Wargame Thoughts and Commentary

The Mechanics of Die Fighting, Part IV

I have previously given my opinion on “Army Lists”-which is, to say the least, critical of such “shortcuts.” Mostly I disagree with the “Codex” approach to historical gaming, and strongly believe that games should inspire and require some historical reading on the part of gamers. The history is, after all, the primary distinction between fantasy games and the historical wargaming hobby. Historical gamers should be proud of this distinction and reinforce it. After all, their roots in wargaming go back to Robert Louis Stevenson, H.G. Wells, and Verdy du Vernois; not to a bunch of entrepreneurs in Nottingham.

If all a game does is provide handy little recipes, where you just add water, it adds very little to the gamer’s knowledge of a period and makes any judgement about the game strictly one of gamesmanship and little or no understanding as to whether it makes any meaningful statements about warfare in the period. At the most absurd end of the scale you get the “Three Flaming Pigs” gaming lists. Many other rules sets succumb to the temptation to require nothing of a gamer but the ability to count to twelve.

I have always chosen otherwise. Surely, a designer needs to provide suggestions and information on the armies and tactics of a period, and provide links, forums support, and suggested sources where a gamer can build a knowledge of a period. A designer needs to explain his premises, and do what he can to make the mechanics of a game clear, and indicate how they dovetail into the historical reality of a period. I see Army Lists as doing none of that, and, indeed, warp the history, and make it less relevant.

Now, if you play fantasy-great-you need lists, as there is no history. But, if you play historical games, I suggest you need something more.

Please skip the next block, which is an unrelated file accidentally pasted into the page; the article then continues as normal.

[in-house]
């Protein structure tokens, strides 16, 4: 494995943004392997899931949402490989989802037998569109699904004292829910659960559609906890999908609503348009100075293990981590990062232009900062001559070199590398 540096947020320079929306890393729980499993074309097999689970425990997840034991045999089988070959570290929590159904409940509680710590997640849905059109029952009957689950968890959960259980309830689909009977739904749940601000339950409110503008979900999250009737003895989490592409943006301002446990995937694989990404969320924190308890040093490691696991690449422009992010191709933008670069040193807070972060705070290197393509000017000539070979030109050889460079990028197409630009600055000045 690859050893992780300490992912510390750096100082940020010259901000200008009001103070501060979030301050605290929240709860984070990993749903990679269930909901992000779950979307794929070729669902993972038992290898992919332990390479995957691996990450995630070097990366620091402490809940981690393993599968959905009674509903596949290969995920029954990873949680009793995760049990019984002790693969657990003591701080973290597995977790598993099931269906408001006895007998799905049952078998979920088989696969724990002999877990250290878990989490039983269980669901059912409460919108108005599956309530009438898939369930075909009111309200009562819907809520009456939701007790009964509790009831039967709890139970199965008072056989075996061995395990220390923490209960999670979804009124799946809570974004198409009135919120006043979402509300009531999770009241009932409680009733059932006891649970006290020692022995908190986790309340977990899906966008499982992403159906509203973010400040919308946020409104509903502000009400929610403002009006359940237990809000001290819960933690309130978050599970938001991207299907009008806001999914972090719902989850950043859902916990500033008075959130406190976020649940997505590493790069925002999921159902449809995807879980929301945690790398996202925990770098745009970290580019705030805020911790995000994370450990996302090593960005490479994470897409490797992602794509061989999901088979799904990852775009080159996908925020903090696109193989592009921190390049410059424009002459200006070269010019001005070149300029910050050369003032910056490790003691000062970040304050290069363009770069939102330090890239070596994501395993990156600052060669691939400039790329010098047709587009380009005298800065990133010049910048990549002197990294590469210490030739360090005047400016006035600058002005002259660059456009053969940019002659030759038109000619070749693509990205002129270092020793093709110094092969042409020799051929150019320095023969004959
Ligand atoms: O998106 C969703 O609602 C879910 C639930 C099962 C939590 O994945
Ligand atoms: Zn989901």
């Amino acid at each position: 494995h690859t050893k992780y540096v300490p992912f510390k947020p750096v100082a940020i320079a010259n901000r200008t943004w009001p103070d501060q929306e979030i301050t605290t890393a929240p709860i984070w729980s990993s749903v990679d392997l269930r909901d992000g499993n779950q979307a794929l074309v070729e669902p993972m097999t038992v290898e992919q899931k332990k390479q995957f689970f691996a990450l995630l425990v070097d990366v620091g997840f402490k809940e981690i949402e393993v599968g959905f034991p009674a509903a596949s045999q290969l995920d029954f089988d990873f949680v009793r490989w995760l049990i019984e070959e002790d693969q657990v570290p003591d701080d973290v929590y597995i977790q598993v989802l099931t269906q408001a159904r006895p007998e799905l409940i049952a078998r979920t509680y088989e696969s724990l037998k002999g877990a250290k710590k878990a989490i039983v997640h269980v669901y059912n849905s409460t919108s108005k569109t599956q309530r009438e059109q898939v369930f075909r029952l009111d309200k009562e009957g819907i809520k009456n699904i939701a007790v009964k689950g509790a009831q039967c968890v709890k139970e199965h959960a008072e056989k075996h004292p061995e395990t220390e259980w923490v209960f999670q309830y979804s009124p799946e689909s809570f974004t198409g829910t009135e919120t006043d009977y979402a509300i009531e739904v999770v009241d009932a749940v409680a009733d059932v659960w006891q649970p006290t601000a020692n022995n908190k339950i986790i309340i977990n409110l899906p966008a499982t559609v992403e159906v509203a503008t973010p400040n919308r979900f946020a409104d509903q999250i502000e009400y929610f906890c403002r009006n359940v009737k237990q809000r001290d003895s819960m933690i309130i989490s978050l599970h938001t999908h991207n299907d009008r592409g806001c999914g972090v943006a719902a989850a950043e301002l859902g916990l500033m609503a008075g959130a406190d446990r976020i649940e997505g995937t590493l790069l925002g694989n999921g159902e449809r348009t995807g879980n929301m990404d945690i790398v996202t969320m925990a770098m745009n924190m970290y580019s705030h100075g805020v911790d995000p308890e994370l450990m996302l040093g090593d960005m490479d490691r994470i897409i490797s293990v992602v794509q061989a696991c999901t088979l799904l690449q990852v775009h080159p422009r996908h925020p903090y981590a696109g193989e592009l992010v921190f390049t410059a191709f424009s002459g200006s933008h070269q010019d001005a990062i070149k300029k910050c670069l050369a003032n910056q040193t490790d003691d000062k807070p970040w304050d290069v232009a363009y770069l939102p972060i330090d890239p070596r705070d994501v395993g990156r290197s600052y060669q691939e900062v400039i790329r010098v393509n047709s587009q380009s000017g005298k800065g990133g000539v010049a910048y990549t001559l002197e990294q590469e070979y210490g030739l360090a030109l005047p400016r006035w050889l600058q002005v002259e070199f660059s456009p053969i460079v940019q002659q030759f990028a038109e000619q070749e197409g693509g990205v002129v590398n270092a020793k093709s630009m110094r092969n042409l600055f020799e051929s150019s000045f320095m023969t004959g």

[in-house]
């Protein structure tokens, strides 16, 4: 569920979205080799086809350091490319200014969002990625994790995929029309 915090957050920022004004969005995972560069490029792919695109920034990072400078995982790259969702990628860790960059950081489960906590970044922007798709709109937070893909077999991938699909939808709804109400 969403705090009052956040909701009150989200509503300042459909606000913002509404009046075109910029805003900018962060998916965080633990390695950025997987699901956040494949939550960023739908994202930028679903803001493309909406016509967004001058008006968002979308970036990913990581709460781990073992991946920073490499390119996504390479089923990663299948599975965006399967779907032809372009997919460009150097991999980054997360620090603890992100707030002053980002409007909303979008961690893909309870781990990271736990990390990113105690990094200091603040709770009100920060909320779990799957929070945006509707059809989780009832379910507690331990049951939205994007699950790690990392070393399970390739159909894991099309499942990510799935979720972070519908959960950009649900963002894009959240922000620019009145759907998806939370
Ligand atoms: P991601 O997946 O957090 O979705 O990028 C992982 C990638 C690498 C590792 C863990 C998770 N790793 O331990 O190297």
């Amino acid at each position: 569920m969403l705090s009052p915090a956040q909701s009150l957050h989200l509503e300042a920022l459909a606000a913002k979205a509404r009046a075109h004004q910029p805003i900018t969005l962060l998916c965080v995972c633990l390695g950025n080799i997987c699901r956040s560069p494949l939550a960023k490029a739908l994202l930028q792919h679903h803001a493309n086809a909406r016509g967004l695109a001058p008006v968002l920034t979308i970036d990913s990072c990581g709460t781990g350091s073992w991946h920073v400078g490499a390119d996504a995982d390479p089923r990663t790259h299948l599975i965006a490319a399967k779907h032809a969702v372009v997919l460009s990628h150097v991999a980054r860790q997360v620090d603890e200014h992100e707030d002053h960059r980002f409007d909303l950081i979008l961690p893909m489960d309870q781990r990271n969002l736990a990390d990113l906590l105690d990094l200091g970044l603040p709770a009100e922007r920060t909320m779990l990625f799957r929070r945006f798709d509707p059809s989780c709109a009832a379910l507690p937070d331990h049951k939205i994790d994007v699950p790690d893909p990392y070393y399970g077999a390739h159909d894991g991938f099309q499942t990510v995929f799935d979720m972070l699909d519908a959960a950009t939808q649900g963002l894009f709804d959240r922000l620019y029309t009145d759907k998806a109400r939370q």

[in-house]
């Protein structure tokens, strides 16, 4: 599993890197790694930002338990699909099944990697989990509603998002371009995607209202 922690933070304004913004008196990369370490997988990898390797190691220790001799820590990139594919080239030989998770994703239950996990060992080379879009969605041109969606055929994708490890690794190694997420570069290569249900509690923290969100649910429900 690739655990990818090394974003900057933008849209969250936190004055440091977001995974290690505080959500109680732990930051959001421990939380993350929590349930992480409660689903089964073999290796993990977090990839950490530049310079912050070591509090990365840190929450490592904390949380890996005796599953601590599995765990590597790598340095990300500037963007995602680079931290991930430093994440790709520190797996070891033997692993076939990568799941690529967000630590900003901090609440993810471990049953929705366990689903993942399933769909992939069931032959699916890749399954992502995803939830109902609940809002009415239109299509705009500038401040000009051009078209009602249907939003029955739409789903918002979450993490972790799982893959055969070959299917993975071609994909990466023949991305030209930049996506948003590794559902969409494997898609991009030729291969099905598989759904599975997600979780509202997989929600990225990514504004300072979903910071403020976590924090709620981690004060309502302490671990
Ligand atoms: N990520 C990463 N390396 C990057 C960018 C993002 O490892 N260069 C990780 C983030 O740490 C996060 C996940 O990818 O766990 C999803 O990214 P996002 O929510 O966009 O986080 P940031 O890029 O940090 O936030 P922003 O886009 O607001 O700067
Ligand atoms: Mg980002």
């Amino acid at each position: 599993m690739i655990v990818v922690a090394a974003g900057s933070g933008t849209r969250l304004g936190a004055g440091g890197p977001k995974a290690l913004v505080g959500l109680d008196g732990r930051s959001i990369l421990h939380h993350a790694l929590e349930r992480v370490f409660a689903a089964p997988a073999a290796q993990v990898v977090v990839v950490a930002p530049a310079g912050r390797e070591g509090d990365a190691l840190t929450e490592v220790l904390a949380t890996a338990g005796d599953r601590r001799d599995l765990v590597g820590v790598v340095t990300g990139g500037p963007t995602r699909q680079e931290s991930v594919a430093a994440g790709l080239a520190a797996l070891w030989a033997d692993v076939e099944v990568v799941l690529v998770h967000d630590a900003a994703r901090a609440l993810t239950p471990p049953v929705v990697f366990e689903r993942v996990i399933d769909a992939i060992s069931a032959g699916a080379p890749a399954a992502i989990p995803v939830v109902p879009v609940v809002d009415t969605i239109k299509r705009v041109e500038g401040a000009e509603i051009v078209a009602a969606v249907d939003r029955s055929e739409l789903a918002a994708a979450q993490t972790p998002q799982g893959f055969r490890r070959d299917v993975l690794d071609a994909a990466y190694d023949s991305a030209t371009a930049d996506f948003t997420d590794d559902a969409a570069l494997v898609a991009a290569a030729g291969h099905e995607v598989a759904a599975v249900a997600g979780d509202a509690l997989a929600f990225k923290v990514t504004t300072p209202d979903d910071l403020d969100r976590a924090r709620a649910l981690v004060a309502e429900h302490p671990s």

That is why in Zouave, I wrote the ten page addenda for each of the three wars covered by the rules that provided typical historical constructs for the armies, and descriptions of the weaponry. It discussed the issues of command, suggested some historically realistic alternative history, and even suggested some “Unique Events.” that were rooted in the history of the period. Most of all it suggested a bibliography where a gamer could learn more about the period, which would allow him to create new elements to the game and create scenarios that had some connection to the historical record.

In short, it demands a little effort and work-some investment of intellectual capital by the gamer into the play of the game. It provides him with the skills to be a fisherman, and not just hand him some frozen fish!

So it will be with Die Fighting. Each period covered from 1700-1900 will have a “Template” (a term I actually like better than addenda-it will be changed in Zouave II) and this template will group a pair of wars. The template will provide a period specific Free Dice Table, ratings tables along with a Command Divisor number, a number of period specific rules, or rule changes, and a bibliography of easily accessible resources, mostly books, but including other media, that the gamer can use to further ground himself in a period. In essence, a gamer will receive eight different rule sets in one, with more to come on the Forum site.

The included templates are: Linear Warfare, covering the War of Spanish Succession and the Wars of Frederick (1704-1769); The Wars of Revolution (Covering the American Revolution, and The French Revolution (1775-1800); The Napoleonic Wars-divided into Early Napoleonic (1801-1809) and Late Napoleonic (1810-1815); The Wars of Transition-covering the American Civil War, The Austro-Prussian War, and the Franco Prussian War (1861-1871). An Internet posting covering Colonials will soon follow.

None of them will provide an Army List. You should consider buying books-good books-not derivative lists! Dennis at On Military Matters will be happy to oblige!

Here I stand, I can do no other! Happy